We study how lobbying affects political competition and policy outcomes. Two partiescompete in an election where each of them can receive support from a lobby in the formof monetary contributions for campaign spending in exchange for a certain position in thepolitical spectrum. The trade-off for the political party is that more campaign spendingincreases the chances of winning the election but the ideology of the lobby is not alignedwith that of the median voter. We study the game played between the lobbies, each ofwhich offers a contract to one party specifying a policy position and a campaign spendingcontribution, and the parties, each of which decide whether to accept such contract andif not how to compete against the other party. We explore how lobbying and politicalcompetition affect polarization, campaign spending and welfare. Our results match andexplain empirical findings.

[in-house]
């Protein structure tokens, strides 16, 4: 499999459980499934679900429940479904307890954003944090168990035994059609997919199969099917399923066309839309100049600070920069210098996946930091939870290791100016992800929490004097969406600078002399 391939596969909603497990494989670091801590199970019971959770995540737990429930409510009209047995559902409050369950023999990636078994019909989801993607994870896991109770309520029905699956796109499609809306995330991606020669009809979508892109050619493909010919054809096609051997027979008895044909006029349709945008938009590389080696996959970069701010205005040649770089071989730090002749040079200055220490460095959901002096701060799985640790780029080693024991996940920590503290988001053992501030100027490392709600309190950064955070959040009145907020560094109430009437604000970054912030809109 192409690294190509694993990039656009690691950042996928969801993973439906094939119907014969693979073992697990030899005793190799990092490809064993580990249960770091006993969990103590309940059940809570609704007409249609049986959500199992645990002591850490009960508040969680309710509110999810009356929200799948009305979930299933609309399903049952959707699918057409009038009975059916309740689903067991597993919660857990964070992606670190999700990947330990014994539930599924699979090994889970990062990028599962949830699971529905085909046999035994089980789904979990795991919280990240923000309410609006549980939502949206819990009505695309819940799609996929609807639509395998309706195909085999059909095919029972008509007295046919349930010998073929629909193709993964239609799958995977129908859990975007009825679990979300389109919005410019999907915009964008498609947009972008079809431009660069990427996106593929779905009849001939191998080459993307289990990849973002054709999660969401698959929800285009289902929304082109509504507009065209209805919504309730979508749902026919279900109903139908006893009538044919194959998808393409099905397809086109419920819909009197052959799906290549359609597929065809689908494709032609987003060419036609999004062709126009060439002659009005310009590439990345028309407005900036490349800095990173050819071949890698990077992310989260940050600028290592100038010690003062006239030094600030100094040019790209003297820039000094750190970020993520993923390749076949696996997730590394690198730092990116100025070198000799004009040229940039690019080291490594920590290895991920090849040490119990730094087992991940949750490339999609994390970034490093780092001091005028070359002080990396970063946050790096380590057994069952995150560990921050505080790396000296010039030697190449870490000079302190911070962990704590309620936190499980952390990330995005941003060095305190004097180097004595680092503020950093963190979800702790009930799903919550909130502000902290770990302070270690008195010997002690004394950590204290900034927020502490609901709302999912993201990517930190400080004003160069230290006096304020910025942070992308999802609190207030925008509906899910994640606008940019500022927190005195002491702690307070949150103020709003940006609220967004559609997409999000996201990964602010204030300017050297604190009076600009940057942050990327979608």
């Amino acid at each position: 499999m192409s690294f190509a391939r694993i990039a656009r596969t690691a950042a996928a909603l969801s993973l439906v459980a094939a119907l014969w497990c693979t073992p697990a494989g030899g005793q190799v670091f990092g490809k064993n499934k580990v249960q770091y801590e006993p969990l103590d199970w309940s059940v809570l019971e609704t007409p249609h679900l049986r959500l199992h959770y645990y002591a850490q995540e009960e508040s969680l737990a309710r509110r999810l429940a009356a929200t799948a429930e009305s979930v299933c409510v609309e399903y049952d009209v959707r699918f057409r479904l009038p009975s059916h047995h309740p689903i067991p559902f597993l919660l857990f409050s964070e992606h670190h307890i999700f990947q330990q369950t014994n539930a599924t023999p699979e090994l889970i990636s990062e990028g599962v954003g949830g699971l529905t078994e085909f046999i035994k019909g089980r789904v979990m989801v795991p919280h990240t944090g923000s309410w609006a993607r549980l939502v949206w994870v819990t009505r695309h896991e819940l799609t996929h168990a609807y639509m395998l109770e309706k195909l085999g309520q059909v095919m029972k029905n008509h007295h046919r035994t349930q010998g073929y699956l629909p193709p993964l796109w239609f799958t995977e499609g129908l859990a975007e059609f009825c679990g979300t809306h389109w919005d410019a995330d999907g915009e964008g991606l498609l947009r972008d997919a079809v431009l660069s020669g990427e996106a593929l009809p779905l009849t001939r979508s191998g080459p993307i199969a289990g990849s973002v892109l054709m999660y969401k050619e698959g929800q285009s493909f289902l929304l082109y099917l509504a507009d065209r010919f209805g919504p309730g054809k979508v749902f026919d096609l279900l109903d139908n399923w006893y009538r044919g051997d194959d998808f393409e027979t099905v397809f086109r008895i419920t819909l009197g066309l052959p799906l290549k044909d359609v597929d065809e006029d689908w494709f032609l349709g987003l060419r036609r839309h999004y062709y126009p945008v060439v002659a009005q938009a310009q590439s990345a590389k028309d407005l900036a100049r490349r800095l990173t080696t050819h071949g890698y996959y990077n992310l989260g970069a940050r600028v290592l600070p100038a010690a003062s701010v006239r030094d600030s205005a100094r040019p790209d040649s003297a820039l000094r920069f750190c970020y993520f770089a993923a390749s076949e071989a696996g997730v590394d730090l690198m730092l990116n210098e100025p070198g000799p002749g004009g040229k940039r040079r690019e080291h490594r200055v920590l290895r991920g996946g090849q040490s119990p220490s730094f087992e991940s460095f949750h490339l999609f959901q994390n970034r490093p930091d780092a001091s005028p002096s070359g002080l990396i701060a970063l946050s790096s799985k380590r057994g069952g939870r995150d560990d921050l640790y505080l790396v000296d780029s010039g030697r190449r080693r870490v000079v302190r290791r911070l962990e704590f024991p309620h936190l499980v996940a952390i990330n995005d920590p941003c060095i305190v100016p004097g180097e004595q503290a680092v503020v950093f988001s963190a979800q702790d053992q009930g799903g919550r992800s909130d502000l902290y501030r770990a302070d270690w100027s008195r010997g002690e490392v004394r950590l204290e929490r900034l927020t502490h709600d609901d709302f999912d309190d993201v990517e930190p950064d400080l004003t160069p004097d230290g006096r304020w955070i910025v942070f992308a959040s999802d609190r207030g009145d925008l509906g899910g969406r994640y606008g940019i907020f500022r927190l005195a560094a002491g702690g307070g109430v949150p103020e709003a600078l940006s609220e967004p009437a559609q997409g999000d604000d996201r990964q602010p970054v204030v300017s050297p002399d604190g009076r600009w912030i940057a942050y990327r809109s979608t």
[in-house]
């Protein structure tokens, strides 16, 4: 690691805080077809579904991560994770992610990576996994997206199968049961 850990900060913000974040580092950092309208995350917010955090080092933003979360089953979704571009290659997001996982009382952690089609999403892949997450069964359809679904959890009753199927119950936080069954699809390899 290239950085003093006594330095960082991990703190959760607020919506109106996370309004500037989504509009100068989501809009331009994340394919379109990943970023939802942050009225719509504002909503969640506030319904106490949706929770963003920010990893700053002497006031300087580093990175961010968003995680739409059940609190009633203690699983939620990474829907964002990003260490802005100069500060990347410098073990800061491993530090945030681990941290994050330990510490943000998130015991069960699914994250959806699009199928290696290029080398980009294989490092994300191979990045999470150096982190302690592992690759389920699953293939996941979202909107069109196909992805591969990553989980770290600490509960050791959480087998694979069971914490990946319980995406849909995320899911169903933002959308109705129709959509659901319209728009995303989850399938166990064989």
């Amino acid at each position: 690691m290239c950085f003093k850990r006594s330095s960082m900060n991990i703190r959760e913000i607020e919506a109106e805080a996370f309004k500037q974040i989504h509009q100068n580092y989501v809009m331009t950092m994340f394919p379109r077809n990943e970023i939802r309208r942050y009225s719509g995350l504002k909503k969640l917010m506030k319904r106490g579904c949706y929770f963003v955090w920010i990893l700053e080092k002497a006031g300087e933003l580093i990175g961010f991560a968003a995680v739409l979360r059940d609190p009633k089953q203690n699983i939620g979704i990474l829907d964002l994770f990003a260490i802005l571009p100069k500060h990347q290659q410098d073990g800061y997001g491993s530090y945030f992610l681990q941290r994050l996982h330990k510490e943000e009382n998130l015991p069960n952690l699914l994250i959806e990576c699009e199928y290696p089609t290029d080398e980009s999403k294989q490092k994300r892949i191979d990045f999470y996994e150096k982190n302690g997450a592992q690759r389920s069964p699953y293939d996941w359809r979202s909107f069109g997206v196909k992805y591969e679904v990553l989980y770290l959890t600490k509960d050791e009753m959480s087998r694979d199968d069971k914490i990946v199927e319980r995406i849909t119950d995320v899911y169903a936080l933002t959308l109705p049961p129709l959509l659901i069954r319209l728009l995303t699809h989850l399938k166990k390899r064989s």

|Name||Bath Economics Research Working Papers|